Author: Chris Maden
Published: June 2021 by Mung Cha Cha Press
Category: Historical, Fiction,
Stanley Price’s ambition is to be an explorer. He joins the army and is posted to this vibrant, free-wheeling entrepot, a metropolis on the make. This officer, scoundrel and rake is seduced by the glamour, the sideways glances and the gung-ho spirit; the bribes, the beer and the brash integrity. His ambitions get swept to the side – until he meets a young lady: his nemesis or his redemption?
Price’s Price is described as ‘a light-hearted and elegiac mock-memoir’ and I think that sums it up pretty well. Stanley Featherstonehaugh Price spent his childhood in Zimbabwe and his boyhood in English schools. He had dreams of exploration in deepest Africa and beyond just as soon as he came into his inheritance, which he believed would become his when he reached his eighteenth birthday. It came as a huge blow to discover he wouldn’t get anything until he was either twenty-five or married. Stanley tried for the second option but his marriage strategy was scuppered when his intended married someone else.
Thus, I formed my creed. What the Fates have in store is beyond the ken of any mortal, but the point is to face their whims with a sense of adventure and fun. Not fatalism, which is an abnegation of life, but rather a vicarious acceptance of all that they threw in my path.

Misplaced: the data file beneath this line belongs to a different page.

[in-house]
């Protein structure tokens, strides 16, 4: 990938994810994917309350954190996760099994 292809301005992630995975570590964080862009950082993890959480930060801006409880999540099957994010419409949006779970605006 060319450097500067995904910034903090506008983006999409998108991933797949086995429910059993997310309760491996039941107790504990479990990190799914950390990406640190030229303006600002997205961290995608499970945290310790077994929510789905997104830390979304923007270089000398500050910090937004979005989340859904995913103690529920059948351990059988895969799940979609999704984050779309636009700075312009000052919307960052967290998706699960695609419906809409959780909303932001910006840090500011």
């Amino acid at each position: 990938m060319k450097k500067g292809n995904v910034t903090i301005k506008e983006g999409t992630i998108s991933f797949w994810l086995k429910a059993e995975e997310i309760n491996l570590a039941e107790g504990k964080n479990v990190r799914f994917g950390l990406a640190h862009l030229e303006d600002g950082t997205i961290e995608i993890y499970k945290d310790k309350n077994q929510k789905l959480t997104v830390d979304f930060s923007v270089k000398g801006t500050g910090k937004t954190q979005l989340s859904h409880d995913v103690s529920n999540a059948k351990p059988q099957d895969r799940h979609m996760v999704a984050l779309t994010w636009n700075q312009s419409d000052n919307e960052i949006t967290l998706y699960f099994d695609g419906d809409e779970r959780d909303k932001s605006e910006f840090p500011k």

Stanley decided to join the army, believing they might be persuaded to fund an expedition. After a year at Sandhurst and another in the mountains of Nepal with the Gurkhas, he was asked where he wanted to be stationed. Anywhere but Hong Kong was Stanley’s answer. So Hong Kong it was.
Stanley seemed to drift through life, at the mercy of his desires but lamenting at times the non realisation of his dreams of exploration. His was a louche lifestyle fuelled in large parts by sex, booze and the desire for wealth. With descriptive prose Chris Maden portrays a vivid picture of Stanley’s life in Hong Kong with all its ups and downs, bars, clubs, brief (and longer) encounters, businesses and wealth made then lost.
A very expressive, unusual and at times poignant read, with a memorable protagonist. I enjoyed it.
I chose to read and review Price’s Price for Rosie Amber’s book review team, based on a digital copy kindly supplied the author.
Chris Maden has lived and sometimes even worked in Hong Kong since 1987. He loves high lonely places and the deep blue ocean; he has travelled through much of South, East and South-East Asia, and done furloughs in the Middle-East and North Africa, all of which he brings to his writing. He writes for the Hong Kong Free Press and Hong Kong Review of Books, and is chairman of Hong Kong Writers’ Circle. He has published a few short stories, and is working on a couple of novels.